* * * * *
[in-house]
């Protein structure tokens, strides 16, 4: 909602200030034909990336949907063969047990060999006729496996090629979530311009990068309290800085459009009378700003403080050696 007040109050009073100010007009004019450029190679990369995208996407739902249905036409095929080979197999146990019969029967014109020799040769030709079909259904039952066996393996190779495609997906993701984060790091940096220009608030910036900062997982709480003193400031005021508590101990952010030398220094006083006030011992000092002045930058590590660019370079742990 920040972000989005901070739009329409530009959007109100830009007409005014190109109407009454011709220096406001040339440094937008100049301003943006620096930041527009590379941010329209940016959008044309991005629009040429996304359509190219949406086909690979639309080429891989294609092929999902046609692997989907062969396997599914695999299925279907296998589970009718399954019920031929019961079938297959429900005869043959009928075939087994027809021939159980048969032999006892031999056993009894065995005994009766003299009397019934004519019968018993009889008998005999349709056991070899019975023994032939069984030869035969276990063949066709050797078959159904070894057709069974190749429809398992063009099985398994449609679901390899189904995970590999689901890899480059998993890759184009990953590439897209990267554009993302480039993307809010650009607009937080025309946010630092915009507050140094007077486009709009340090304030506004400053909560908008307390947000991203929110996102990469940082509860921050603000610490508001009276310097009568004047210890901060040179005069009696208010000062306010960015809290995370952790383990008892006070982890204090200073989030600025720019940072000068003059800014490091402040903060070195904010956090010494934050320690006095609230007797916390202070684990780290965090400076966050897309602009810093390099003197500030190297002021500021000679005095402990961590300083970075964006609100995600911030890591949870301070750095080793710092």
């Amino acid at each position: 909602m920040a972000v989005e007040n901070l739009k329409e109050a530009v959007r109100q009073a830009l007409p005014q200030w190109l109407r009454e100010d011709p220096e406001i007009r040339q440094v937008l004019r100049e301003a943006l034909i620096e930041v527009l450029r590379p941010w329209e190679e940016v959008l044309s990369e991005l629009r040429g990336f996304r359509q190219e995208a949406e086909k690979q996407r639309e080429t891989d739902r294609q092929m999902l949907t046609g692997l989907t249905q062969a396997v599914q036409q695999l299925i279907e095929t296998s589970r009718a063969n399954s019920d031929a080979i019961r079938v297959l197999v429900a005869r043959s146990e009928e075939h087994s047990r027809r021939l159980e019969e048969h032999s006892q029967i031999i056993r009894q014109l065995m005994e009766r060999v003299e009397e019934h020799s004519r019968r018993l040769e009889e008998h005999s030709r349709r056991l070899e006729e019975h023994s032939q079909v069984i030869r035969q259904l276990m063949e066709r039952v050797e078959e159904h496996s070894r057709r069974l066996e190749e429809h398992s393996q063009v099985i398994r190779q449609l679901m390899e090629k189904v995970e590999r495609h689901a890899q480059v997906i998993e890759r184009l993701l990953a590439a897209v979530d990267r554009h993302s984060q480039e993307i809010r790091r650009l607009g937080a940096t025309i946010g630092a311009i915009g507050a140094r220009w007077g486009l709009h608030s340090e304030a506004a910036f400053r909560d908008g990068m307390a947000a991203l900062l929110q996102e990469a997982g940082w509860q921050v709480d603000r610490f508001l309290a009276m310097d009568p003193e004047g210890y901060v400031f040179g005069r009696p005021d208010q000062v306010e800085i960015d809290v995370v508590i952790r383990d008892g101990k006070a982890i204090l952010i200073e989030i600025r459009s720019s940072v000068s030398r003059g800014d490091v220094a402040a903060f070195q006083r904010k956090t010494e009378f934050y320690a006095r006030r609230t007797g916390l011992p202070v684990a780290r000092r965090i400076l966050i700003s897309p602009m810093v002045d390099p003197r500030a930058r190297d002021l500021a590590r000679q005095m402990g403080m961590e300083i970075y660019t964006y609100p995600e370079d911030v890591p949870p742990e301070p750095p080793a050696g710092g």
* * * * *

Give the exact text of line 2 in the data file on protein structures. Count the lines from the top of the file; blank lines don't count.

């Protein structure tokens, strides 16, 4: 909602200030034909990336949907063969047990060999006729496996090629979530311009990068309290800085459009009378700003403080050696 007040109050009073100010007009004019450029190679990369995208996407739902249905036409095929080979197999146990019969029967014109020799040769030709079909259904039952066996393996190779495609997906993701984060790091940096220009608030910036900062997982709480003193400031005021508590101990952010030398220094006083006030011992000092002045930058590590660019370079742990 920040972000989005901070739009329409530009959007109100830009007409005014190109109407009454011709220096406001040339440094937008100049301003943006620096930041527009590379941010329209940016959008044309991005629009040429996304359509190219949406086909690979639309080429891989294609092929999902046609692997989907062969396997599914695999299925279907296998589970009718399954019920031929019961079938297959429900005869043959009928075939087994027809021939159980048969032999006892031999056993009894065995005994009766003299009397019934004519019968018993009889008998005999349709056991070899019975023994032939069984030869035969276990063949066709050797078959159904070894057709069974190749429809398992063009099985398994449609679901390899189904995970590999689901890899480059998993890759184009990953590439897209990267554009993302480039993307809010650009607009937080025309946010630092915009507050140094007077486009709009340090304030506004400053909560908008307390947000991203929110996102990469940082509860921050603000610490508001009276310097009568004047210890901060040179005069009696208010000062306010960015809290995370952790383990008892006070982890204090200073989030600025720019940072000068003059800014490091402040903060070195904010956090010494934050320690006095609230007797916390202070684990780290965090400076966050897309602009810093390099003197500030190297002021500021000679005095402990961590300083970075964006609100995600911030890591949870301070750095080793710092």